The Skystone by Jack Whyte
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The Camulod Chronicles
by Jack Whyte

Jack Whyte's popular Camulod Chronicles series is set in post-Roman Britain. These are well-written historical novels, minus magic and fantasy, rooted in the Arthurian history we know so well.

Book 1, The Skystone, tells the tale of Arthur's great-grandfathers, both Romans, who choose to stay in Britain and preserve the best of Rome while forging a new British culture that can stand up against the barbarians. This quest leads them to the forging of the great sword, Excalibur.

The Singing Sword: Camulod Chronicles, Book 2 - continues the story of Publius Varrus and Caius Britannicus as they forge alliance between Romans and Celts to save their colony after the departure of the legions - forging the culture of the Britons.

The Eagles' Brood: The Camulod Chronicles, Book 3 - Introduces Caius Merlyn Britannicus (aka Merlin), more a Roman warrior than a wizard, born in a.d. 401, and his best friend, Uther Pendragon (son of a Celt king). Ends with Arthur's birth.

The Saxon Shore: The Camulod Chronicles, Book 4 - Merlin raises Arthur following Uther's death.

The Fort at River's Bend: The Camulod Chronicles, Book 5 - Arthur's boyhood continues. Very slow moving - not the best one in the series.

The Sorcerer: Metamorphosis: The Camulod Chronicles, Book 6 - Arthur pulls the sword from the stone and Merlin becomes a wizard. Whyte is back on track with this one.

Uther: The Camulod Chronicles, Book 7 - Takes us back to the time of Uther and tells his story in-depth. Can be read alone, not necessary to the series. Very mixed reviews.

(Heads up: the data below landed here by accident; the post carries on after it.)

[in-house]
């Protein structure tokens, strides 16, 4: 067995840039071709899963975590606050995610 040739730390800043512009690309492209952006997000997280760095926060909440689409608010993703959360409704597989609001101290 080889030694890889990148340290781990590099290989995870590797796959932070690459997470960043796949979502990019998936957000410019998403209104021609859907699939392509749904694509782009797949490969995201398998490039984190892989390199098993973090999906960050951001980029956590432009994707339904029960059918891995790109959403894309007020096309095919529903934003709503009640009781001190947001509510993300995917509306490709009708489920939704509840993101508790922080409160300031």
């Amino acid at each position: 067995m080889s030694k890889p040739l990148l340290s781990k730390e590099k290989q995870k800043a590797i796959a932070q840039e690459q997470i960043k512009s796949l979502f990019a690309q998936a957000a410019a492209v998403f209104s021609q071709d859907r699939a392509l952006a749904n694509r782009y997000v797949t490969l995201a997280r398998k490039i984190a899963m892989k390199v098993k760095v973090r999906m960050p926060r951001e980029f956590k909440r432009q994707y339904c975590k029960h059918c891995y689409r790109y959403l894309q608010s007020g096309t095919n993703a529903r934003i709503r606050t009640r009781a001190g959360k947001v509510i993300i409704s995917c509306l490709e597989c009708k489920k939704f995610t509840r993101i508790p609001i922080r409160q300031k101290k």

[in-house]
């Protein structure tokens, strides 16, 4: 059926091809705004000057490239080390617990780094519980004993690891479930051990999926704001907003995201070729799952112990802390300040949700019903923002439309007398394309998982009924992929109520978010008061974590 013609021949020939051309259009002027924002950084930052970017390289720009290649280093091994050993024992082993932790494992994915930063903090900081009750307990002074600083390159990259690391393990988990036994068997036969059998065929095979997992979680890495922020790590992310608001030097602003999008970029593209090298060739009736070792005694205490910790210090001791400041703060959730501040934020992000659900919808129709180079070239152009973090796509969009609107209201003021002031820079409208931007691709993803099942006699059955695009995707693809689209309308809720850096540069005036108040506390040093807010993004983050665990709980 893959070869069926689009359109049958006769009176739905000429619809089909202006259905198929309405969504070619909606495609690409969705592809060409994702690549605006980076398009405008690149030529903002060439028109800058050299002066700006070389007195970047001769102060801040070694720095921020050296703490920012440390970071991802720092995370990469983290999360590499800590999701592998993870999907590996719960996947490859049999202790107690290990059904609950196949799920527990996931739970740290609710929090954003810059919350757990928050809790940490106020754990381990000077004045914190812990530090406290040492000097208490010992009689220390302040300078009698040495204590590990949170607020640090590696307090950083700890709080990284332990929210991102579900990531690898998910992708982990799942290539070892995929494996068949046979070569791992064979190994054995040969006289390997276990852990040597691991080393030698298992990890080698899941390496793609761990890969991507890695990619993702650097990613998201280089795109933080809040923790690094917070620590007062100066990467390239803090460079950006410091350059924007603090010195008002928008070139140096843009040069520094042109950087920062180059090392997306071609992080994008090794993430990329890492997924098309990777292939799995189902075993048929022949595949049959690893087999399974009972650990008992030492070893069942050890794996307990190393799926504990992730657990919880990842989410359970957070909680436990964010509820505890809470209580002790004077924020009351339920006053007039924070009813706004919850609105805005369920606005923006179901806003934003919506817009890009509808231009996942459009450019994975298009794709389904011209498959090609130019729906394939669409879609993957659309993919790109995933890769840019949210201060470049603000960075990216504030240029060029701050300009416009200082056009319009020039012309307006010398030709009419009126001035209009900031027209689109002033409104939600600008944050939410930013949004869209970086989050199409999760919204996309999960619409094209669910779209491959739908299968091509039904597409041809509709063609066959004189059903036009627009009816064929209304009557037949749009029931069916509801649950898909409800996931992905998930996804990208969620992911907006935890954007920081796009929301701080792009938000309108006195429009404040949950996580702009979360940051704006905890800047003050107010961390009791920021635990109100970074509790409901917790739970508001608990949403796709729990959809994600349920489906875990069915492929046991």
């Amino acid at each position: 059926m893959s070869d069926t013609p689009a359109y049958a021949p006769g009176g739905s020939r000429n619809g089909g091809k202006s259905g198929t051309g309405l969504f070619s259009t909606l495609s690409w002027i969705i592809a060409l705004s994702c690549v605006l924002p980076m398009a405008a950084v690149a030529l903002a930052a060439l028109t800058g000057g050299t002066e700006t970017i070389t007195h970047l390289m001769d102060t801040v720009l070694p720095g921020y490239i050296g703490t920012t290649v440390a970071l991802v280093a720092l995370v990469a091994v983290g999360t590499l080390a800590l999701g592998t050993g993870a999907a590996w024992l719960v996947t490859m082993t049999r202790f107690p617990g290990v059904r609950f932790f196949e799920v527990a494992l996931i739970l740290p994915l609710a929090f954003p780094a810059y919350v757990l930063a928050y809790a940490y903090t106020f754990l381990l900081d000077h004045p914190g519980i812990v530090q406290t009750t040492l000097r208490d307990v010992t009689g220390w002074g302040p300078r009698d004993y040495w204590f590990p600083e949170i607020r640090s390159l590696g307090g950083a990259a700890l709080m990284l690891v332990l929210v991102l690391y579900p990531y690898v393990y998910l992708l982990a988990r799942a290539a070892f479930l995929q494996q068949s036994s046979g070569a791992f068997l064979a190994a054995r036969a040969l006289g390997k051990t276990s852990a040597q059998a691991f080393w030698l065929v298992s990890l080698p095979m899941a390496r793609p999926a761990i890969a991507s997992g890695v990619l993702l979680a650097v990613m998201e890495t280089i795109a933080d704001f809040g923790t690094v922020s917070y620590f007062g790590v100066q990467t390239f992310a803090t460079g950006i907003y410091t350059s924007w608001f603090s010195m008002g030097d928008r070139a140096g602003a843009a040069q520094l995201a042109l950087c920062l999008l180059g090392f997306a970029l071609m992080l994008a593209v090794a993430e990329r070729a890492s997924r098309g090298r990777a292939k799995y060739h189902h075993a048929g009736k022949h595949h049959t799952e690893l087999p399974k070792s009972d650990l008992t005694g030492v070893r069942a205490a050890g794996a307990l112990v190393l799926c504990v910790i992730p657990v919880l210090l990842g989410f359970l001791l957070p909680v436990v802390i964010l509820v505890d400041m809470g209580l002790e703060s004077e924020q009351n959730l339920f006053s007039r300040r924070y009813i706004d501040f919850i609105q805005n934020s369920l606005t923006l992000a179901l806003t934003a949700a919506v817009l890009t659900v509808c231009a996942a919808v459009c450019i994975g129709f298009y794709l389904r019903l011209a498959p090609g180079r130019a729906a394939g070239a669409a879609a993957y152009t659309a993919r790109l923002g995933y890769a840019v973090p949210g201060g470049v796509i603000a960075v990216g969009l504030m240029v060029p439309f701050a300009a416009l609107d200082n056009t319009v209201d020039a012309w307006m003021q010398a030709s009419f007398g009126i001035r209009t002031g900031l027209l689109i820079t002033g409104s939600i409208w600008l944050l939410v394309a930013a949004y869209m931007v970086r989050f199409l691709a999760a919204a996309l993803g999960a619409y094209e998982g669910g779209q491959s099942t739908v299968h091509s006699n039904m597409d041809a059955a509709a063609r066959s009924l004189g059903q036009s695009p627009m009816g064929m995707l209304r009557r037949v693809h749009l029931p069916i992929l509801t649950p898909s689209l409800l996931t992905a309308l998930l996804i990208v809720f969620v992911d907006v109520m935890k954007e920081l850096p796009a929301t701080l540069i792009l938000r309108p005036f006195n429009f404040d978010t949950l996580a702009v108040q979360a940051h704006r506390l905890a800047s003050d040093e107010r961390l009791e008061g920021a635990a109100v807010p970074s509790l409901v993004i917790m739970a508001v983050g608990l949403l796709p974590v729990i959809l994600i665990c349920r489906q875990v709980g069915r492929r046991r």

The Lance Thrower: Camulod Chronicles, Book 8 - "Clothar is a young man of promise. He has been sent from the wreckage of Gaul to one of the few schools remaining, where logic and rhetoric are taught along with battle techniques that will allow him to survive in the cruel new world where the veneer of civilization is held together by barbarism. He is sent by his mentor on a journey to aid another young man: Arthur Pendragon. Hundreds of years later, chronicles call Clothar, the Lance Thrower, by a much more common name." - description.

The Eagle: Camulod Chronicles, Book 9 - Final installment in the series. Narrated by Lancelot, "The Eagle brings us at last to the heart of the tale, the creation of fabled Camelot and the love story that enshrined its glory. Whyte takes us into the minds and lives of Arthur, Guinevere, and Lancelot, three astonishing but fallible people who were bound together by honor, loyalty, and love. Three who created the glory that was Britain’s shining dream…and, some say, caused its downfall." - book description.
The Winter King by Bernard Cornwell
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The Warlord Chronicles
by Bernard Cornwell

Respected historical novelist Cornwell, famed mostly for his Richard Sharpe series on the military history of the Napoleonic Wars era, has crafted a marvelous Arthurian trilogy set in post-Roman Britain, heavy on military and political craftsmanship and very light on magic, though the conflict between Druid and Christian is well told. As this trilogy begins, Mordred is Uther's grandson and the legitimate heir (and future tyrant); Arthur is the warlord with a vision of peace. All three books are extremely well written, with great attention to accurate historical detail.

The trilogy includes:
The Winter King: A Novel of Arthur (The Warlord Chronicles Book 1),
Enemy of God: A Novel of Arthur (The Warlord Chronicles Book 2)